A study by Sangeetha Abdu Jyothi at the University of California, Irvine on the potential impact of a coronal mass ejection on the global Internet finds that continent-connecting undersea cables would be at particular risk from such a massive solar storm. The cables have repeaters fitted in approximately 50- to 150-kilometer (31- to 93-mile) increments, and cumulative failure of those repeaters could render entire cables inoperative.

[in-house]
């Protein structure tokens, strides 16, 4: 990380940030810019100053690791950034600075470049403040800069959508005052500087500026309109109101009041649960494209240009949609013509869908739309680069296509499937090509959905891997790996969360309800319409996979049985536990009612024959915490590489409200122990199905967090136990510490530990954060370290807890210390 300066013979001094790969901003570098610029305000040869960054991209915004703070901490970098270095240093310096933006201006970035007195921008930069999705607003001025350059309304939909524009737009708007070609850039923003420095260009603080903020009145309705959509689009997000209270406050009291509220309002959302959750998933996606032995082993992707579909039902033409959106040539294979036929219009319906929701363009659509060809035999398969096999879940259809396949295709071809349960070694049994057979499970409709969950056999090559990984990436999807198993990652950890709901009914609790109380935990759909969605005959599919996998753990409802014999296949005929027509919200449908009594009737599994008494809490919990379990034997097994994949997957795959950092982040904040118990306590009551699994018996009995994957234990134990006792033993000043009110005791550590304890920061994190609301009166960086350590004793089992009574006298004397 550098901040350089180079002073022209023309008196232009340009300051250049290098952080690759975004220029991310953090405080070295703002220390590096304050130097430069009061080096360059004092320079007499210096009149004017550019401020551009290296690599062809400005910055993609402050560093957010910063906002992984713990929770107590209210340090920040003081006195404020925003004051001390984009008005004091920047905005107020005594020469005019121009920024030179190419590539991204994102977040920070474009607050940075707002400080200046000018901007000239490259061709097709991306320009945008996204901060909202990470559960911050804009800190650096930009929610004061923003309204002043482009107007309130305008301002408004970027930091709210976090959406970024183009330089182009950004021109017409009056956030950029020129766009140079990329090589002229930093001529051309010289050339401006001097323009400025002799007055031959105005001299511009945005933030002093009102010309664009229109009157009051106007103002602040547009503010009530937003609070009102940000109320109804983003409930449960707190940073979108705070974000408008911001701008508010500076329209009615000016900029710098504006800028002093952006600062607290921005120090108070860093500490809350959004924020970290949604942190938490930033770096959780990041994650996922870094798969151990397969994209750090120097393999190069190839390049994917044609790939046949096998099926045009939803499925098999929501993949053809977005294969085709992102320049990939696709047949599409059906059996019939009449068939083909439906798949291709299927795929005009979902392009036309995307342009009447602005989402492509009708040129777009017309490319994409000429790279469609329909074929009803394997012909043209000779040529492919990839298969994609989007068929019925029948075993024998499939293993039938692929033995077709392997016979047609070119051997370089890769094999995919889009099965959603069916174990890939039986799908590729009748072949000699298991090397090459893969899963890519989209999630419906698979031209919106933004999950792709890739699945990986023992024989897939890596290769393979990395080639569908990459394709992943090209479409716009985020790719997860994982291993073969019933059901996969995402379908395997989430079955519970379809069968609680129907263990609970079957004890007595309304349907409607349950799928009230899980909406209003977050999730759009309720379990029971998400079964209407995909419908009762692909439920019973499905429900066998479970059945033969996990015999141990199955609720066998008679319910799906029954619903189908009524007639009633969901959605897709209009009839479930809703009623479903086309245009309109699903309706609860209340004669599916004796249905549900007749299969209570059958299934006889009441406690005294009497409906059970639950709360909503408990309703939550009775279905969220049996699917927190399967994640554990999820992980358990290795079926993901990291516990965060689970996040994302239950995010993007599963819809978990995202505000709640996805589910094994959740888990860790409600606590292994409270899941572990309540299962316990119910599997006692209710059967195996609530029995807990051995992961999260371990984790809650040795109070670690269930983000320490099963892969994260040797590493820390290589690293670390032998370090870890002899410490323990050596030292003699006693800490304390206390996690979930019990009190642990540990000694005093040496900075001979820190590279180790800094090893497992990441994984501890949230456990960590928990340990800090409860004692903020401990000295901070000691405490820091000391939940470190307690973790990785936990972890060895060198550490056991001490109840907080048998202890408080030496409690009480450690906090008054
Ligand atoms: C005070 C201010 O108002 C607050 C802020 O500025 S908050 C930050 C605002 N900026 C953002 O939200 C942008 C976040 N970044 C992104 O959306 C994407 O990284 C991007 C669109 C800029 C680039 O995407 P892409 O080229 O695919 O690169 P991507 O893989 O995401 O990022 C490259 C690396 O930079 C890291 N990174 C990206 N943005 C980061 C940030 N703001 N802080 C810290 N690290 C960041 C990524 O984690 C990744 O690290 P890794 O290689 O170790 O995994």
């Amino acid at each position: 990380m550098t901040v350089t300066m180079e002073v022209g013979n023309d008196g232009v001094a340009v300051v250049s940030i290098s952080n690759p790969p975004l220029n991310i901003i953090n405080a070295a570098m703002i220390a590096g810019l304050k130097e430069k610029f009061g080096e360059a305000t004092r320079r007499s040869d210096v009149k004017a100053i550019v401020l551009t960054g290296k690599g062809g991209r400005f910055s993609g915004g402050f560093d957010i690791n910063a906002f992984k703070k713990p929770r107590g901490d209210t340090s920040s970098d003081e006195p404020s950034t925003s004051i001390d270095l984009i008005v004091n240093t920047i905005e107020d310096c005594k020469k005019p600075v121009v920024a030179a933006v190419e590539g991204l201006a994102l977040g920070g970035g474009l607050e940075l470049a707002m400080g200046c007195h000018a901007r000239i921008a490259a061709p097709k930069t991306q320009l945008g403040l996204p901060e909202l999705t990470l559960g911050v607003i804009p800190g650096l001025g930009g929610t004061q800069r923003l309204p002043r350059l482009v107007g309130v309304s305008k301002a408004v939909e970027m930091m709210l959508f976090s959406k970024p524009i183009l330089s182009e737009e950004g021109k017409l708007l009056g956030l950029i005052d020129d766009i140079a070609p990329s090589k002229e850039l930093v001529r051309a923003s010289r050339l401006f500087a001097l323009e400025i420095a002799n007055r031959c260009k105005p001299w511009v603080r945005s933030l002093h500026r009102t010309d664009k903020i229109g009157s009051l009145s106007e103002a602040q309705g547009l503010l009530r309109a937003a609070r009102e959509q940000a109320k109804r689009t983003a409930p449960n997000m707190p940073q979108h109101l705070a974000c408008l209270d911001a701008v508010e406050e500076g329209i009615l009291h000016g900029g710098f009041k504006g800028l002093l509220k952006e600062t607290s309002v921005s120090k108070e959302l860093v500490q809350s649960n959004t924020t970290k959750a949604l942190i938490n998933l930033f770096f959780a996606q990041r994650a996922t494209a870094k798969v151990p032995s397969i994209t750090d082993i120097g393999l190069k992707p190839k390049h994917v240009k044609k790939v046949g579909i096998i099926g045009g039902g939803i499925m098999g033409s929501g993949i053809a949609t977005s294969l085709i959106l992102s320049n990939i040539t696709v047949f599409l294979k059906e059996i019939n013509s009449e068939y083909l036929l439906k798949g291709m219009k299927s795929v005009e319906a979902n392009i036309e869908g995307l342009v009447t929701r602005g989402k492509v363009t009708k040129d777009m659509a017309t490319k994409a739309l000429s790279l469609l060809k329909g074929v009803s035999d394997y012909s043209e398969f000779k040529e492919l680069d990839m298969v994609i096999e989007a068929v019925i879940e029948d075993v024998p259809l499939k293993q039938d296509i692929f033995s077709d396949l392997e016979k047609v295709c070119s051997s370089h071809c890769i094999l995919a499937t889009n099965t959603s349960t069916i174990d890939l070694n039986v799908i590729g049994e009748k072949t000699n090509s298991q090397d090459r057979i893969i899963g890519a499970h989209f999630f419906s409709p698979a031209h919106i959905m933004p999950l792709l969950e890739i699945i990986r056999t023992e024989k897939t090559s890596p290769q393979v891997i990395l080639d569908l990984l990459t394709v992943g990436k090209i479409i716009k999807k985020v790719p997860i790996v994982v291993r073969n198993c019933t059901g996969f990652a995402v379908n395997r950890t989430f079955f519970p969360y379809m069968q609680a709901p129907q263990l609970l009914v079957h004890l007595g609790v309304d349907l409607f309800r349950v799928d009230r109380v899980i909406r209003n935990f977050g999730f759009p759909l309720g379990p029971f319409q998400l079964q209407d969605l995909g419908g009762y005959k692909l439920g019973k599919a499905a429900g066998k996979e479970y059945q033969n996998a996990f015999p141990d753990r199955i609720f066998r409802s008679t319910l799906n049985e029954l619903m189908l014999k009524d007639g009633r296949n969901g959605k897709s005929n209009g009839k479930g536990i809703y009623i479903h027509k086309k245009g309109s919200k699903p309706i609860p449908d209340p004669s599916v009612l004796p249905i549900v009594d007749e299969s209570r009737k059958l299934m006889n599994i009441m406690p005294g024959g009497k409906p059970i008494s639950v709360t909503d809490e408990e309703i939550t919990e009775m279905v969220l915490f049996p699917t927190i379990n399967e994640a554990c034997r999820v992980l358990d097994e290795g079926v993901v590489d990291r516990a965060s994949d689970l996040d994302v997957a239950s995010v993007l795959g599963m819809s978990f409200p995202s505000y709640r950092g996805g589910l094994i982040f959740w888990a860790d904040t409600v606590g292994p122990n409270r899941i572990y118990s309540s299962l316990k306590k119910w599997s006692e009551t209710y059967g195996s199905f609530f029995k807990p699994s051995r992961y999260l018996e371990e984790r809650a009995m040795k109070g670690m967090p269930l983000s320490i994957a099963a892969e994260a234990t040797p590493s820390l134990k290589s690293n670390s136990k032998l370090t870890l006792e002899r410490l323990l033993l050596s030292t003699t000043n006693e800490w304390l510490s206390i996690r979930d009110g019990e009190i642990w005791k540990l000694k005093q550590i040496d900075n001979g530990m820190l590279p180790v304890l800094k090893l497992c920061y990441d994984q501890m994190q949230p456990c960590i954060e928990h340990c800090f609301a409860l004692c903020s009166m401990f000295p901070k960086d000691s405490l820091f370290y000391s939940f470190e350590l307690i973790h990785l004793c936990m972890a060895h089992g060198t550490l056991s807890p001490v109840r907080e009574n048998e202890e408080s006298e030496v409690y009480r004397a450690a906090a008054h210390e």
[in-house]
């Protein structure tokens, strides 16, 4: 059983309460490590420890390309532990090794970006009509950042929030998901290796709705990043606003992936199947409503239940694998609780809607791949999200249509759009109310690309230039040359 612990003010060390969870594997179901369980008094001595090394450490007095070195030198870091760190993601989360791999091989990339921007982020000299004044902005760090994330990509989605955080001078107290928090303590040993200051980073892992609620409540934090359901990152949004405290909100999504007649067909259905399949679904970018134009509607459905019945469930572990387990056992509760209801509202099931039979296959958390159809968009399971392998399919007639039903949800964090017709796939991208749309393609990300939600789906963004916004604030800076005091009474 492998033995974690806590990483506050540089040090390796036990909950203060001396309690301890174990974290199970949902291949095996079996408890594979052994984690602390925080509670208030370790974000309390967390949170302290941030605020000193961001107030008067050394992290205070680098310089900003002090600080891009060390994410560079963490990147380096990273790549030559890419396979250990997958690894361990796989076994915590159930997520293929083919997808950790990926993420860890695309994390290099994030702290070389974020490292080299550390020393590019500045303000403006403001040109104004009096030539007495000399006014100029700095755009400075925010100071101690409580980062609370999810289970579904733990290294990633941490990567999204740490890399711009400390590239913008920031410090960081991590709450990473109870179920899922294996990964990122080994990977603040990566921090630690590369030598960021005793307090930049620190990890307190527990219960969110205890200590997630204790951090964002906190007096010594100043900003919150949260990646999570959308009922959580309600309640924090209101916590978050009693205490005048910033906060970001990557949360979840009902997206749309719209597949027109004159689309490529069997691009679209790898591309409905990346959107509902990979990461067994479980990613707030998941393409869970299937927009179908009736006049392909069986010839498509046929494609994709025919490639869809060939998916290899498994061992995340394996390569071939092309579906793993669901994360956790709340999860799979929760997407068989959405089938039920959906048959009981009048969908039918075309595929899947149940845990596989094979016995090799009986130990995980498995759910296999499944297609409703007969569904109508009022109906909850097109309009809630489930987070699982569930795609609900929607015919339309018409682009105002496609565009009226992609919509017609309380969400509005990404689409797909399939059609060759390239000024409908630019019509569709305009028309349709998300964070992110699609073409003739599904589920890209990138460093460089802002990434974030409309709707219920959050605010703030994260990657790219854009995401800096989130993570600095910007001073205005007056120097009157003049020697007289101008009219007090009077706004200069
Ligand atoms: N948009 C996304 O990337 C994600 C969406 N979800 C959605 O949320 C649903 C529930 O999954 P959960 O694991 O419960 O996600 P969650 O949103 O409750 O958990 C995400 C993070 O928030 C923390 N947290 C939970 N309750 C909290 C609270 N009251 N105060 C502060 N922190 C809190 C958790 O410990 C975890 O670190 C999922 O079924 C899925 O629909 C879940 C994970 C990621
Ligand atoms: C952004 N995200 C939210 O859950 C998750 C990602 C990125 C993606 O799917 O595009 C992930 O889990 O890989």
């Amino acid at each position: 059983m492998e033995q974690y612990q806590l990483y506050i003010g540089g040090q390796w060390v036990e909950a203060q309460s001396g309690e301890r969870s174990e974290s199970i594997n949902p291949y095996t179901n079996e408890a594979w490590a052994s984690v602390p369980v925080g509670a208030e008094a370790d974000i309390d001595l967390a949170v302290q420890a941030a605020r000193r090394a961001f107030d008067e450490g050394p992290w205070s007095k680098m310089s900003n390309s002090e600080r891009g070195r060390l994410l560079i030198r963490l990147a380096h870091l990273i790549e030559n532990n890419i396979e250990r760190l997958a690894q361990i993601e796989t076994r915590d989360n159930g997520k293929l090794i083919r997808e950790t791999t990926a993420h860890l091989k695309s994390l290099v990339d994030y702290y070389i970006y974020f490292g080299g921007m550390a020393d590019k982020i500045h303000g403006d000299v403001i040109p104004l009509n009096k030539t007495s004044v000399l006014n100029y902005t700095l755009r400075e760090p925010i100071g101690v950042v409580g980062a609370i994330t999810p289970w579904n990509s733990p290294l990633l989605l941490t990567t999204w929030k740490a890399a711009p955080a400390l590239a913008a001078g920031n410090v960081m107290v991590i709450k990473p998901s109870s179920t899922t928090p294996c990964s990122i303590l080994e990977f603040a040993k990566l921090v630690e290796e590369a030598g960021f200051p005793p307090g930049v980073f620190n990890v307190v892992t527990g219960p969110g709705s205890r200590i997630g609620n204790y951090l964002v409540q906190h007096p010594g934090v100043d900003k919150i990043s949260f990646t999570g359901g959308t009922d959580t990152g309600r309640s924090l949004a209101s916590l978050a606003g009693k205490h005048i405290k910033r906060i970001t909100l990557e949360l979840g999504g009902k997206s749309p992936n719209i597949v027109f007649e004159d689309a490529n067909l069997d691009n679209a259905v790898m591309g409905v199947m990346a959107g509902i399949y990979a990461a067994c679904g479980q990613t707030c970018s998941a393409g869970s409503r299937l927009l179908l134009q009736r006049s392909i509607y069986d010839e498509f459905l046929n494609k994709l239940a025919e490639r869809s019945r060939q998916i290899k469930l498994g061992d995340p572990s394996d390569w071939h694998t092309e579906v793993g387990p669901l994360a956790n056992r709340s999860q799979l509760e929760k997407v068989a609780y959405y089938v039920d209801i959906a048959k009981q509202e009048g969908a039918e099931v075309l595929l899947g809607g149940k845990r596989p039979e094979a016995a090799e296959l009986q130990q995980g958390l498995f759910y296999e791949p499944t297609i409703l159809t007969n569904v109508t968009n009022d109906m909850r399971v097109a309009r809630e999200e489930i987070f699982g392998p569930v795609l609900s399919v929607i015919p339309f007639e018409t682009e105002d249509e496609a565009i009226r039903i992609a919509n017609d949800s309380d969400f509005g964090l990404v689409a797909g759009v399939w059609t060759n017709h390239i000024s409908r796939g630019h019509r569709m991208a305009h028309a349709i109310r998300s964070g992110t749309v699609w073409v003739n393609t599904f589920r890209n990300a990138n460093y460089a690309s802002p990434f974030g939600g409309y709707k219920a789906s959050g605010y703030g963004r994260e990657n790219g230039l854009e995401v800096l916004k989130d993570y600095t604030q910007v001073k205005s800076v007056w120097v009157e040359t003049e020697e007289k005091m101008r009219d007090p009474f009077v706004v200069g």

In "Solar Superstorms: Planning for an Internet Apocalypse," Jyothi says that long distances between repeaters increase their potential for exposure to geomagnetically induced currents, while a solar storm also could damage orbiting equipment that enables services like satellite Internet and global positioning.
Jyothi also warns of knock-on outages if cable blackouts cause foundational data routing systems to malfunction.
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